In this case, the Pennsylvania Supreme Court went into a different direction, ruling that Joel McKiernan, whose sperm donation allowed his former co-worker and girlfriend Ivonne Ferguson to give birth to twin boys in August 1994, does not have to make monthly child support payments or pay thousands of dollars in back support to help support the now 13-year-old boys. McKiernan donated his sperm to his former girlfriend in 1993 with the understanding that he would have no legal rights to the children and would not have to pay any child support. However, it appears that this agreement was never put in writing, and in 1999, Ferguson sued McKiernan for child support.

The trial judge ruled that McKiernan must pay $66,000 in back support and make monthly payments of $1,500, despite strongly disagreeing with Ms. Ferguson’s decision to renege on her original agreement. The Supreme Court overturned this earlier decision, stating that although ruling in favor of Mr. McKiernan would deny the boys additional support, they would not have been born had Ms. Ferguson not agreed that Mr. McKiernan would not be financially responsible for the children.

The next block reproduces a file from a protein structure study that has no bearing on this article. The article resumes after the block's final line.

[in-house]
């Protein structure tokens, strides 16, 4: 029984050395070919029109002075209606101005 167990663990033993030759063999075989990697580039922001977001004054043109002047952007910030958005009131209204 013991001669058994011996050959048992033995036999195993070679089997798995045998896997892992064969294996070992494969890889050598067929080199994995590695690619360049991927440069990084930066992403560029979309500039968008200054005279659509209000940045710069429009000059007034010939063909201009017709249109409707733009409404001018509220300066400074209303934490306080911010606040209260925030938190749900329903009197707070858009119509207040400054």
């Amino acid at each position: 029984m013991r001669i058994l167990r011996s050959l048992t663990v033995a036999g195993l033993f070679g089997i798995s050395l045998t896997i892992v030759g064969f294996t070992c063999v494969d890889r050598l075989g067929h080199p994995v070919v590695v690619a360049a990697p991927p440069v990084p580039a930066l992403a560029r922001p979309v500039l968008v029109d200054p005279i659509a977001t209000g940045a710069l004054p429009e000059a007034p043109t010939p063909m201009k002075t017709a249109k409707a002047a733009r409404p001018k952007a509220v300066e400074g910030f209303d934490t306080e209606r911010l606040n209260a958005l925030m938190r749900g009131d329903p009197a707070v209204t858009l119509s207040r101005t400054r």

On Tuesday, the Court of Appeals, in a 4 to 3 majority, declined an attempt to legalize gay marriage. The majority did, however, underscore the legislature’s authority to choose to legalize same-sex marriage.

The Court reversed Baltimore City Circuit Court Judge Brooke Murdock’s decision which found that the marriage statute, Family Law Article 2-201, which defined marriage as between a man and a woman was unconstitutional because it discriminated based on gender, thereby violating the Equal Rights amendment.

The opinion contained a partial concurrence/dissent and two dissenting opinions, one by Chief Judge Robert Bell. The majority held that the Equal Rights Amendment was not violated because the law discriminates equally between men and women who wished to engage in same-sex marriage (as opposed to only one of the sexes not being able to marry). This is a brilliant application of the law or the twisting of logic to get to the result the Court wanted to reach. I cannot decide. Either way, the ball is still in the hands of the Maryland legislature.